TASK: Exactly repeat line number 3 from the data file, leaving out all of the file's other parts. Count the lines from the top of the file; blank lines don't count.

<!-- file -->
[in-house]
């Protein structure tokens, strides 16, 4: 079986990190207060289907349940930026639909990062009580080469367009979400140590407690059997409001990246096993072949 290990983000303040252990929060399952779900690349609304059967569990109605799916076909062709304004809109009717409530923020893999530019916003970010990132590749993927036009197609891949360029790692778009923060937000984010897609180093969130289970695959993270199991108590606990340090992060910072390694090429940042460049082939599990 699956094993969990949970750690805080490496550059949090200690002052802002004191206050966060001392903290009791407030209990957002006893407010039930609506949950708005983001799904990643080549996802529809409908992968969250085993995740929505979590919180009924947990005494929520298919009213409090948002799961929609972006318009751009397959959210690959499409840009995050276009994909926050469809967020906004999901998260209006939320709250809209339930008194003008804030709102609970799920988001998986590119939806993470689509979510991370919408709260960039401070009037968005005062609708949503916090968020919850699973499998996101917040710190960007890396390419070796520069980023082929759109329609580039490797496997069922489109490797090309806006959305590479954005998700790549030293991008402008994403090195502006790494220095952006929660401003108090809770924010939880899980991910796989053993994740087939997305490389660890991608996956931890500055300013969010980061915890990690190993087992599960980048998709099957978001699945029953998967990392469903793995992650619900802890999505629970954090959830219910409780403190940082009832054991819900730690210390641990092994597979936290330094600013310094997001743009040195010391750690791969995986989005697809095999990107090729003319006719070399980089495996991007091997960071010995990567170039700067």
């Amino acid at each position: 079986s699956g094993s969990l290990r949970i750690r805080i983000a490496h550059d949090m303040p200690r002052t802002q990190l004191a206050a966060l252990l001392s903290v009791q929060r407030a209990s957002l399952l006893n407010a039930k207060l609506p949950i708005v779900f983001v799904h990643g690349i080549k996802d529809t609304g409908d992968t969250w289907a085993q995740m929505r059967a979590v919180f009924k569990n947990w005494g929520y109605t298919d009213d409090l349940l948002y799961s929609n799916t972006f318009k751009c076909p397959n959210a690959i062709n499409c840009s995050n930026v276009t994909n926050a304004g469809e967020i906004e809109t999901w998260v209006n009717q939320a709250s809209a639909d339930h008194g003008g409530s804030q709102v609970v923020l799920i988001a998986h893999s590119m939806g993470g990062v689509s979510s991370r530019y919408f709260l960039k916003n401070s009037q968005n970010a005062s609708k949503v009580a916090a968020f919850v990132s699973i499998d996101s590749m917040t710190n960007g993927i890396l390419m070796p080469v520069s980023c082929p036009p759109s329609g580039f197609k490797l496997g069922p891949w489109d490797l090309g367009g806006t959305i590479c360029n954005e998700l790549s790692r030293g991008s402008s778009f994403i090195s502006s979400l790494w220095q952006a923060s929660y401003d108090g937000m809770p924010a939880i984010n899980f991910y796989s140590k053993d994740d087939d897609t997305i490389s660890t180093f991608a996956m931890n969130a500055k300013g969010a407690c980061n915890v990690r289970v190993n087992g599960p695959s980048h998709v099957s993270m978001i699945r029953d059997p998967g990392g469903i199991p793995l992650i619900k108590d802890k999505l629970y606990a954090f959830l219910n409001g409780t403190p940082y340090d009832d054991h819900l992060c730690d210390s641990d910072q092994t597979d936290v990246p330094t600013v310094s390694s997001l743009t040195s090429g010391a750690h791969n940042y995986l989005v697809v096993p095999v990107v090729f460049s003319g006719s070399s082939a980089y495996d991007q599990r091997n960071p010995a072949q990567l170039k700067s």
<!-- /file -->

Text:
């Amino acid at each position: 079986s699956g094993s969990l290990r949970i750690r805080i983000a490496h550059d949090m303040p200690r002052t802002q990190l004191a206050a966060l252990l001392s903290v009791q929060r407030a209990s957002l399952l006893n407010a039930k207060l609506p949950i708005v779900f983001v799904h990643g690349i080549k996802d529809t609304g409908d992968t969250w289907a085993q995740m929505r059967a979590v919180f009924k569990n947990w005494g929520y109605t298919d009213d409090l349940l948002y799961s929609n799916t972006f318009k751009c076909p397959n959210a690959i062709n499409c840009s995050n930026v276009t994909n926050a304004g469809e967020i906004e809109t999901w998260v209006n009717q939320a709250s809209a639909d339930h008194g003008g409530s804030q709102v609970v923020l799920i988001a998986h893999s590119m939806g993470g990062v689509s979510s991370r530019y919408f709260l960039k916003n401070s009037q968005n970010a005062s609708k949503v009580a916090a968020f919850v990132s699973i499998d996101s590749m917040t710190n960007g993927i890396l390419m070796p080469v520069s980023c082929p036009p759109s329609g580039f197609k490797l496997g069922p891949w489109d490797l090309g367009g806006t959305i590479c360029n954005e998700l790549s790692r030293g991008s402008s778009f994403i090195s502006s979400l790494w220095q952006a923060s929660y401003d108090g937000m809770p924010a939880i984010n899980f991910y796989s140590k053993d994740d087939d897609t997305i490389s660890t180093f991608a996956m931890n969130a500055k300013g969010a407690c980061n915890v990690r289970v190993n087992g599960p695959s980048h998709v099957s993270m978001i699945r029953d059997p998967g990392g469903i199991p793995l992650i619900k108590d802890k999505l629970y606990a954090f959830l219910n409001g409780t403190p940082y340090d009832d054991h819900l992060c730690d210390s641990d910072q092994t597979d936290v990246p330094t600013v310094s390694s997001l743009t040195s090429g010391a750690h791969n940042y995986l989005v697809v096993p095999v990107v090729f460049s003319g006719s070399s082939a980089y495996d991007q599990r091997n960071p010995a072949q990567l170039k700067s």